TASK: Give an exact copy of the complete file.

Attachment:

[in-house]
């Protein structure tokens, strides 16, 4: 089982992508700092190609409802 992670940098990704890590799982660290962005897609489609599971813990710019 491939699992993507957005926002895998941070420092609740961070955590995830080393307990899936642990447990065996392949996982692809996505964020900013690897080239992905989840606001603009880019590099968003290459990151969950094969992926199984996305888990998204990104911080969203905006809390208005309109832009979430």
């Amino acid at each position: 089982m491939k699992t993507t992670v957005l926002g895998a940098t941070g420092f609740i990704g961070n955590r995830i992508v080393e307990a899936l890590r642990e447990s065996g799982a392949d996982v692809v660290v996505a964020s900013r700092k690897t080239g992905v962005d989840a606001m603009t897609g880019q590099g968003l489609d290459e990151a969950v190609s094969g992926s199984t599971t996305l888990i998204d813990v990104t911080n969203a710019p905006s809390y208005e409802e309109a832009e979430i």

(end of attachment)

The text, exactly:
[in-house]
């Protein structure tokens, strides 16, 4: 089982992508700092190609409802 992670940098990704890590799982660290962005897609489609599971813990710019 491939699992993507957005926002895998941070420092609740961070955590995830080393307990899936642990447990065996392949996982692809996505964020900013690897080239992905989840606001603009880019590099968003290459990151969950094969992926199984996305888990998204990104911080969203905006809390208005309109832009979430």
């Amino acid at each position: 089982m491939k699992t993507t992670v957005l926002g895998a940098t941070g420092f609740i990704g961070n955590r995830i992508v080393e307990a899936l890590r642990e447990s065996g799982a392949d996982v692809v660290v996505a964020s900013r700092k690897t080239g992905v962005d989840a606001m603009t897609g880019q590099g968003l489609d290459e990151a969950v190609s094969g992926s199984t599971t996305l888990i998204d813990v990104t911080n969203a710019p905006s809390y208005e409802e309109a832009e979430i």